Change involves destruction and regeneration. There is an aspect in us, which drives us to achieve hundred per cent perfection. If we are trying to conquer anger or greed or attachment, this inner taskmaster places us again and again in such situations till we have mastered these completely. As a person advances on the spiritual path, he encounters more and more complex and trying life situations. Karma precipitates not as pebbles, but as boulders, and in that the help comes from within. For our own difficulties, we have to learn to be self-dependent. But when we see others in difficulty we have to lend a helping hand.
Our Karma is inextricably interwoven with the Karma of humanity. As Light on the Path says, "the soiled garment you shrink from touching may have been yours yesterday, may be yours tomorrow." It is said that each one has to pass through what are called the basic types of experiences, like the experience of poverty, loneliness, parenthood, etc. Hence, when we find someone in difficulty, or deeply embedded in vice, we cannot walk away saying, "It is his Karma." Consider him as a brother-pilgrim whose boots have become heavy with mud, and give him a helping hand to come out of it. Of course it is not easy to help others. Sometimes in the process of helping we make others dependent on us, instead of making them self-dependent. It is not always easy to know "where the shoe pinches." For instance, we are all anxious to help the crying child. We pat him, feed him, and give medicine if he has a stomachache. And yet, it may be that all he wanted was his shirt to be taken off because it had a red ant which was troubling him. We are better able to help when we have kindly concern and genuine desire to help.
In fact, the difficulties of humanity, in general, must be viewed in the light of Karma and Universal Brotherhood. In The Key to Theosophy H.P.B. points out that the disparity between the poor and the rich, is not by chance. The rich have been leading the life of careless indifference, material luxury and selfish indulgence. In other words they have ignored the fact that we are all united. "If the action of one reacts on the lives of all, and this is the true scientific idea, then it is only by all men becoming brothers and all women sisters....that real human solidarity, which lies at the root of the elevation of the race, can ever be attained."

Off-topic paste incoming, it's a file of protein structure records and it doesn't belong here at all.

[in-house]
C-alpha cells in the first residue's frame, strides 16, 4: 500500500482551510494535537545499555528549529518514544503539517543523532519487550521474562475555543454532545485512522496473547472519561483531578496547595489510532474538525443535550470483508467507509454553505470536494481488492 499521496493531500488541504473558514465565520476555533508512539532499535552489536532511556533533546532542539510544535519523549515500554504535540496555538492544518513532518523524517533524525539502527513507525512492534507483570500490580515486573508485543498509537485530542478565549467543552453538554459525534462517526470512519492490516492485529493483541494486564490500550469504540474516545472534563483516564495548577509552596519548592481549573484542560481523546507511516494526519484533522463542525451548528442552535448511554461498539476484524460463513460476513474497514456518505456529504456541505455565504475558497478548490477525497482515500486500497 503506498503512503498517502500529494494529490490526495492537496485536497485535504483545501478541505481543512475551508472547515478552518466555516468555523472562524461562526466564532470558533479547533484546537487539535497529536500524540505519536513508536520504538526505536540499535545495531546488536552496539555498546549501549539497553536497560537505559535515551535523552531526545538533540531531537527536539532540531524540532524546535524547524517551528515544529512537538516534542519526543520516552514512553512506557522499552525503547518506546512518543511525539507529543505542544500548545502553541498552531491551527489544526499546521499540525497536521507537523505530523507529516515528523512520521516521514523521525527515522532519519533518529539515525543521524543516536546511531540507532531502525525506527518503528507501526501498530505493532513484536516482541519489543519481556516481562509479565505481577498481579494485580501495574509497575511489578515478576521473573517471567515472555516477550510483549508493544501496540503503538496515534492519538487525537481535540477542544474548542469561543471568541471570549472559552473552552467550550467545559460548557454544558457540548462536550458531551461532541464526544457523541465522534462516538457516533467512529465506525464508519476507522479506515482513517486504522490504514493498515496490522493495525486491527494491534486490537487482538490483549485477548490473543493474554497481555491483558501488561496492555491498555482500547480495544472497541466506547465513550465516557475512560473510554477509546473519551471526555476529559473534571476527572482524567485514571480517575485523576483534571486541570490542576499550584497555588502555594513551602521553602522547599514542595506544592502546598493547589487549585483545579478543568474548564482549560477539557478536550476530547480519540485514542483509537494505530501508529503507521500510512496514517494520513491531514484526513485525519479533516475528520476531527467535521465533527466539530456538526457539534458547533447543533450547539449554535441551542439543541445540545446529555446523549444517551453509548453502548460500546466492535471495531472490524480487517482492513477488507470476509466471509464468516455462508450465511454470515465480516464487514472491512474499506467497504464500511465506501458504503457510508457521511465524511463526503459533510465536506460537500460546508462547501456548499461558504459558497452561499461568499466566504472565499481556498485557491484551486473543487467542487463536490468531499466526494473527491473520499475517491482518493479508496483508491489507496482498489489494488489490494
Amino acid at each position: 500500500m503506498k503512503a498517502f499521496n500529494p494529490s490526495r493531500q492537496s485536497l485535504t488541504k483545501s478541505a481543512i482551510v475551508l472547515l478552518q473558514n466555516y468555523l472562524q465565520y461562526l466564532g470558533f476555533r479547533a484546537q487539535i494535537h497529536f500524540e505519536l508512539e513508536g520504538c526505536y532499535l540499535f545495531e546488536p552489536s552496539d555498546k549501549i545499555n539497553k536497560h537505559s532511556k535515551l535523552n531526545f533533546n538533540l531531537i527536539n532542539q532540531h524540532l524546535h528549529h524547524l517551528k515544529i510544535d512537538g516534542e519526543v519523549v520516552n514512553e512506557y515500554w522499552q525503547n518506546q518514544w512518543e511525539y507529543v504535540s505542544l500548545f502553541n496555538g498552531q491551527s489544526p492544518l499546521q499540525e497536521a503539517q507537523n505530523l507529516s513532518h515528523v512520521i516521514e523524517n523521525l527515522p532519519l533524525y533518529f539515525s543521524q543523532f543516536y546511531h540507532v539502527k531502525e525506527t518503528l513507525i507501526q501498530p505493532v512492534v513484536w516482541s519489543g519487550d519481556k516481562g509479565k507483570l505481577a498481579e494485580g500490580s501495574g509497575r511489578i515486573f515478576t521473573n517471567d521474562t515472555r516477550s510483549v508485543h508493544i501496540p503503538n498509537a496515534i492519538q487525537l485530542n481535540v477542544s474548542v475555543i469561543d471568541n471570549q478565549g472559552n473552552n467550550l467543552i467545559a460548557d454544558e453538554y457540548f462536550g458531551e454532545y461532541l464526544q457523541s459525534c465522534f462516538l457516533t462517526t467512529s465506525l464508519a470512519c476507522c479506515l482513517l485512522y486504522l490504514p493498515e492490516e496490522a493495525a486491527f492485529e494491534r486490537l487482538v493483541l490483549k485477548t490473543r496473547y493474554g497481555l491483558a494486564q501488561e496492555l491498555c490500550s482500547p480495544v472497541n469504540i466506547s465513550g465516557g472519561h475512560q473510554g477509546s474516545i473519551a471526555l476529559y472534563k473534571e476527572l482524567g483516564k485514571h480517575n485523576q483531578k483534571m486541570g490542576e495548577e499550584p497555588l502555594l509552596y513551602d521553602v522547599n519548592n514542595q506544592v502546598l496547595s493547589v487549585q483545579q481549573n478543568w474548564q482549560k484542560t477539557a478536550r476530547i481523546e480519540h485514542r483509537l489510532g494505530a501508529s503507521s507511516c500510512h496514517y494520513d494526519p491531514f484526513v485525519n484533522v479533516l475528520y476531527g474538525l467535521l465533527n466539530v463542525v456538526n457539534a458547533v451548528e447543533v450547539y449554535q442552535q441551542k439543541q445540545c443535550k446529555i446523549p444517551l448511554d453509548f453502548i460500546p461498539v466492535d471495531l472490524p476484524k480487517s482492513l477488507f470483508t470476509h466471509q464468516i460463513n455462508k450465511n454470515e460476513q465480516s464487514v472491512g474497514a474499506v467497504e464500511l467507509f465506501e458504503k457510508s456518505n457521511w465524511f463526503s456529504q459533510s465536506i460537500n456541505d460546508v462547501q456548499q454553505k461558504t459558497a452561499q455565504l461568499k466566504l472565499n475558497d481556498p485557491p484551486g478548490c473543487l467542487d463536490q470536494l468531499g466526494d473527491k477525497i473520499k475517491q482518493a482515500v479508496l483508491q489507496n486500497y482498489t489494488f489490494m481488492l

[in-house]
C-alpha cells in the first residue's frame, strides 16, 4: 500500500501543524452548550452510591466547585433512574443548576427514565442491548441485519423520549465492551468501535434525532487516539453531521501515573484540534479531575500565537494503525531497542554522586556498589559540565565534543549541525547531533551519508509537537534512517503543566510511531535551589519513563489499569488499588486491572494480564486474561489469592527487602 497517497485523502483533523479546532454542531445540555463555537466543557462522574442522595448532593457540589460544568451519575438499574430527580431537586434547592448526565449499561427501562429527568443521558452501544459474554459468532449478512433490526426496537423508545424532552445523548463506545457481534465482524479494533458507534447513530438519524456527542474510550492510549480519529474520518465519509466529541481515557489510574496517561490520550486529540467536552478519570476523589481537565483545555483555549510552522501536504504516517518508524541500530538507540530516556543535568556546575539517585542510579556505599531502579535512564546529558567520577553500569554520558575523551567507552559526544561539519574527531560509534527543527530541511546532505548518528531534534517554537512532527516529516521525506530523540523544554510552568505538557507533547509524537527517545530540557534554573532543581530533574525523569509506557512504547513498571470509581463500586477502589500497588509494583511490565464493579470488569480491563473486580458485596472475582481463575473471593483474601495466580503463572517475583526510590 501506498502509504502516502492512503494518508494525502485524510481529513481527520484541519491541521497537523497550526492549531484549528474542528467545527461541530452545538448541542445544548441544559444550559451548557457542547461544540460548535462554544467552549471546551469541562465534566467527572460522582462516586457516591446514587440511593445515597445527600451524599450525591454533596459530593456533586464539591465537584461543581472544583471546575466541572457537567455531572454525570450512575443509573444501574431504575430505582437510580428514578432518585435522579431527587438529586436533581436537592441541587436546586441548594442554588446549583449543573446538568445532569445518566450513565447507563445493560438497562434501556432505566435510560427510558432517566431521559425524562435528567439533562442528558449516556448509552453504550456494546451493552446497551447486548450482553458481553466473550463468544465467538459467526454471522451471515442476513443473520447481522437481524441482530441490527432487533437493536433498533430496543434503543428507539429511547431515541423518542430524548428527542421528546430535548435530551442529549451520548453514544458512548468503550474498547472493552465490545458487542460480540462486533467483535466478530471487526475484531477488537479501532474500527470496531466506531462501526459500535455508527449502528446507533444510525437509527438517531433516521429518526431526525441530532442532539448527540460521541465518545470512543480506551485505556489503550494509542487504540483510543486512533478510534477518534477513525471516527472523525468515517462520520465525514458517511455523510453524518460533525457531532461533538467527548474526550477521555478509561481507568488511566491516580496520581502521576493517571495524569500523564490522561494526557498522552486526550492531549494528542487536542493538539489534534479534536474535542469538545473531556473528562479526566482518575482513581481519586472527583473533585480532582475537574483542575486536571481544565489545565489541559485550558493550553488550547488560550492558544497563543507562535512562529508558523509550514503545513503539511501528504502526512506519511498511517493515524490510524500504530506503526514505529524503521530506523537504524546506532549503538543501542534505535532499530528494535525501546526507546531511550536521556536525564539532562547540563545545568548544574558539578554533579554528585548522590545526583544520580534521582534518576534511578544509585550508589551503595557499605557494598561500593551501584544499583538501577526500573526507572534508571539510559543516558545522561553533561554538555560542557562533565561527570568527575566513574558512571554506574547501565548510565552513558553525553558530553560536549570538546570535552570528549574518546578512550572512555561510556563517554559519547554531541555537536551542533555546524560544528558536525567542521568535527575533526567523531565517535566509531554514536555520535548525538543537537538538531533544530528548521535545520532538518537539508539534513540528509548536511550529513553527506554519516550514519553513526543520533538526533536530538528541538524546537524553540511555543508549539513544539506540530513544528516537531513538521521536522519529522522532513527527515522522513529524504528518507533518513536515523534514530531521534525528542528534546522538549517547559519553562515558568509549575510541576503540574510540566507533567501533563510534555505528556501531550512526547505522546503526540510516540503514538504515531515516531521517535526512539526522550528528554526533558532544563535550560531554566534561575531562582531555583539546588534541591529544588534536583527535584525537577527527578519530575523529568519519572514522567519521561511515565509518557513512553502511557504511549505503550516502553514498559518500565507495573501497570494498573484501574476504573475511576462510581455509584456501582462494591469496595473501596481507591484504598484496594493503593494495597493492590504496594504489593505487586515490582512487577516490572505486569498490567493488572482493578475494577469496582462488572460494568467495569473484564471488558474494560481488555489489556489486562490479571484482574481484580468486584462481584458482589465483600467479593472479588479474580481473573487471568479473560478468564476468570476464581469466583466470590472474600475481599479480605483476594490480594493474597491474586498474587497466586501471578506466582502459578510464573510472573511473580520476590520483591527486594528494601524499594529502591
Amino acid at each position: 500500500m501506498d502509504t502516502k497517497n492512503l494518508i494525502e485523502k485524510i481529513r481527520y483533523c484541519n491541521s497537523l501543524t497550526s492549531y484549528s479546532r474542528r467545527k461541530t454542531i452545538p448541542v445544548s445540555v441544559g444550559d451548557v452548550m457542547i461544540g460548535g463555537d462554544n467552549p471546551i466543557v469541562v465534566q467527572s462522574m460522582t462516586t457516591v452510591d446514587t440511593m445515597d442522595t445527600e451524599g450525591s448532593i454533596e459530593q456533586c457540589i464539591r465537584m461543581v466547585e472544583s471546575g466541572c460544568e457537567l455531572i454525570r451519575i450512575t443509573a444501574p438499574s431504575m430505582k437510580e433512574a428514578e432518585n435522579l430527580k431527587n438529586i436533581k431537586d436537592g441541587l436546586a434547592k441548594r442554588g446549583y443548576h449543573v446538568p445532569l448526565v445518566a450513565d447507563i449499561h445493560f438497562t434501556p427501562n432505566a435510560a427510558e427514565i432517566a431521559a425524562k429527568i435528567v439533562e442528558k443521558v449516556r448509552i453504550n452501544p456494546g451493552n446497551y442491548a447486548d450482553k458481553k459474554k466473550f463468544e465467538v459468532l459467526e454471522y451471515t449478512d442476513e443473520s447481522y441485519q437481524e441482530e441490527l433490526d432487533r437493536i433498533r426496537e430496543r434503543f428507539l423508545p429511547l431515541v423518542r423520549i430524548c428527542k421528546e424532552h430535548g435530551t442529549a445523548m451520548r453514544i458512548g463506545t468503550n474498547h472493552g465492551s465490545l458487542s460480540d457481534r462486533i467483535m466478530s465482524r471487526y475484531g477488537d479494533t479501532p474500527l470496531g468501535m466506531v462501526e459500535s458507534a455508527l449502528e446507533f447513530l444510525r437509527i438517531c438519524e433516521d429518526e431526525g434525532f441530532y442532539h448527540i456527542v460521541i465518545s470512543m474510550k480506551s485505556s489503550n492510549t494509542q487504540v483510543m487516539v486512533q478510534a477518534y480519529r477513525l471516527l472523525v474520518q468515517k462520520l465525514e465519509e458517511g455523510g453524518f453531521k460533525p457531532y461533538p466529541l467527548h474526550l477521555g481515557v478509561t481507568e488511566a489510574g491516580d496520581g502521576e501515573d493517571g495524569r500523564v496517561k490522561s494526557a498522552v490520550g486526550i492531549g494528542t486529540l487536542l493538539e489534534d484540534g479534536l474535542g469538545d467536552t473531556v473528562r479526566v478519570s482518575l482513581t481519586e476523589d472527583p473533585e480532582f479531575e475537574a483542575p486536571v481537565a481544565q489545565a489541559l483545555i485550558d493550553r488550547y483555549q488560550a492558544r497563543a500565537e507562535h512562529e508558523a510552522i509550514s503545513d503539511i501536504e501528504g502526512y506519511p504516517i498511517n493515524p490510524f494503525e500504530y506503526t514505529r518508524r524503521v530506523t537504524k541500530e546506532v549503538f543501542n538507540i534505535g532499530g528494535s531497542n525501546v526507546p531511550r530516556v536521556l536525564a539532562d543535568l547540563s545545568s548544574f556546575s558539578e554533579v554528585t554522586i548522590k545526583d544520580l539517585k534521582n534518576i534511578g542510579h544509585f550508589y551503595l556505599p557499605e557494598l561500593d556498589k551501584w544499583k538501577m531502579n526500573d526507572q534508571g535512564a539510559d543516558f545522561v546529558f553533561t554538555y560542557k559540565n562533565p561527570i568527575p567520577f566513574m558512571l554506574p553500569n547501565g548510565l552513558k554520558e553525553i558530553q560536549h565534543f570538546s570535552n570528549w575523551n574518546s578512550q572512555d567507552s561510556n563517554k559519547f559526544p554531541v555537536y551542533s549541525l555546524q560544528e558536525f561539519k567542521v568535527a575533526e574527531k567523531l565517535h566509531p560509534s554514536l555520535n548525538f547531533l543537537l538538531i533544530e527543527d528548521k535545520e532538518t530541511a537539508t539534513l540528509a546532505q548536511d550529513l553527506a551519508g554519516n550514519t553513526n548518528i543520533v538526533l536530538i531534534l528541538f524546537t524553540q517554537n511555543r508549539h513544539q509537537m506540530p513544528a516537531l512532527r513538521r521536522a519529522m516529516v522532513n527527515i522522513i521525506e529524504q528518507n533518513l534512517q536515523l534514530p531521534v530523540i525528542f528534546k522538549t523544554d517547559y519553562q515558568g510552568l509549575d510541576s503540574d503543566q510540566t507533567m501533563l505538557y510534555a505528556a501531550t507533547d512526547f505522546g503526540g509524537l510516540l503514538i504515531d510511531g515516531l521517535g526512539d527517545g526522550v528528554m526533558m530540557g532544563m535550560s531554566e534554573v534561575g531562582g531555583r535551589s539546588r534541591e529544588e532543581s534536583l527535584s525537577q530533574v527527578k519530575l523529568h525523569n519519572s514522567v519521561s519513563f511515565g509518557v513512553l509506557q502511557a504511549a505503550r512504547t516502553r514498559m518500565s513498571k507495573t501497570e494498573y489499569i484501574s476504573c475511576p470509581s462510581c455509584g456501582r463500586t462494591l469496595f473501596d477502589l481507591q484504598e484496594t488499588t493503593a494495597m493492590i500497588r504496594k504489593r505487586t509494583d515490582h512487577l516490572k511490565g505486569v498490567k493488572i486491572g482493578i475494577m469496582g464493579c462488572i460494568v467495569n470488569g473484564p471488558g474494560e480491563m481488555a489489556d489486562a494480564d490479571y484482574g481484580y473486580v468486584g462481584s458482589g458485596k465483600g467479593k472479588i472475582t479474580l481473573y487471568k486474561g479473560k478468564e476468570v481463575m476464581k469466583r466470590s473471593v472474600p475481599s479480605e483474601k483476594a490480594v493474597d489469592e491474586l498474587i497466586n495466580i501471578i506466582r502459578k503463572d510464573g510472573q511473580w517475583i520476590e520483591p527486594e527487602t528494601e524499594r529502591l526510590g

Not all life's problems are such that they need to be dealt with all at once. Sometimes it is possible to take a step and wait for a long time. For instance, if the tap is leaking then we need to call a plumber as soon as we can. But having called him and having found that he can come only the following morning, we should wait patiently for the next 24 hours. In this period, people can get very anxious and go on talking about it to others. There are many such problems in life. In case our workplace atmosphere is not congenial, then we may openly discuss the problem with concerned people, or, we may get ourselves transferred to another department, but having done that, accept the situation.
We have to create an atmosphere for eternal thought. When we get completely involved with the problem and treat it as if it were the whole of life, we could get into a terrible psychic condition. It is true that when we identify ourselves with the problem, we are unable to solve it. We must take the position of an observer. We are able to acquire detachment with discipline. A time then comes when we are able to look upon the experience with detachment, reflect upon it, even while we are passing through it. We must take time off to cultivate impersonal interests such as gardening, stamp collection, music, painting, etc. A disciple, says Light on the Path, feels both pain and pleasure more keenly, yet he has taken upon himself the duty of not allowing these to shake him from his fixed purpose. Let us always remember the sage advice given by Mr. Crosbie: